The world’s 50 largest asset managers accounted for more than $38 trillion in assets under management at the end of 2012, $4 trillion more than the year before, as the biggest firms in the industry continued to get even bigger, says a Cerulli Associates report released Wednesday.
Eleven money managers have assets over $1 trillion versus nine a year ago, and twice as many firms have more than $2 trillion in assets, at four versus two, Cerulli reported.
The world’s largest money manager, BlackRock, is still the only global asset manager with assets in excess of $3 trillion, according to the Cerulli report, “Global Markets 2013.”
While the trend for consolidation in the asset management industry is not a new one, “there has definitely been a quickening of pace since the financial crisis,” said Shiv Taneja, the firm’s London-based managing director for international research, in a statement, noting that the global financial crisis took $10 trillion off the table within a few months in 2008, leading to a consolidation of the industry as brand and balance sheet took center stage.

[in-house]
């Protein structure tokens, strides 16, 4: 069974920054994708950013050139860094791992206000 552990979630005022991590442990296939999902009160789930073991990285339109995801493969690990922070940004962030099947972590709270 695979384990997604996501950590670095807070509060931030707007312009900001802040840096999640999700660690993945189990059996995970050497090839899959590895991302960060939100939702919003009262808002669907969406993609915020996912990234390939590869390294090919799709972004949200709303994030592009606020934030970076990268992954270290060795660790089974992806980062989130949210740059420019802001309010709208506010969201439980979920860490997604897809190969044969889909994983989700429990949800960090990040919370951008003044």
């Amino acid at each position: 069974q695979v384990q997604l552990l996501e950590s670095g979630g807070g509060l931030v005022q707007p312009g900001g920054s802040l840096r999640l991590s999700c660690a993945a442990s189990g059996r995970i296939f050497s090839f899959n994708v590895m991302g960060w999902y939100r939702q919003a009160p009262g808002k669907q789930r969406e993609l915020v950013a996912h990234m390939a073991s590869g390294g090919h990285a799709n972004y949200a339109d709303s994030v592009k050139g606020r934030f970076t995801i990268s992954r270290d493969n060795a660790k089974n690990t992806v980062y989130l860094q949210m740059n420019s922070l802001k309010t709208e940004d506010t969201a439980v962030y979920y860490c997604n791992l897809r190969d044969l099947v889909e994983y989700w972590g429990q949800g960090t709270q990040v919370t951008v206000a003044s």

This benefited the bigger, better capitalized managers, Taneja said, which has created some concerns. “Big firms can do many good — and not so good — things. Regulators have a huge role to play here, and in their desire to boost investor protection, a good thing, should ensure they do not make it tough on smaller firms.”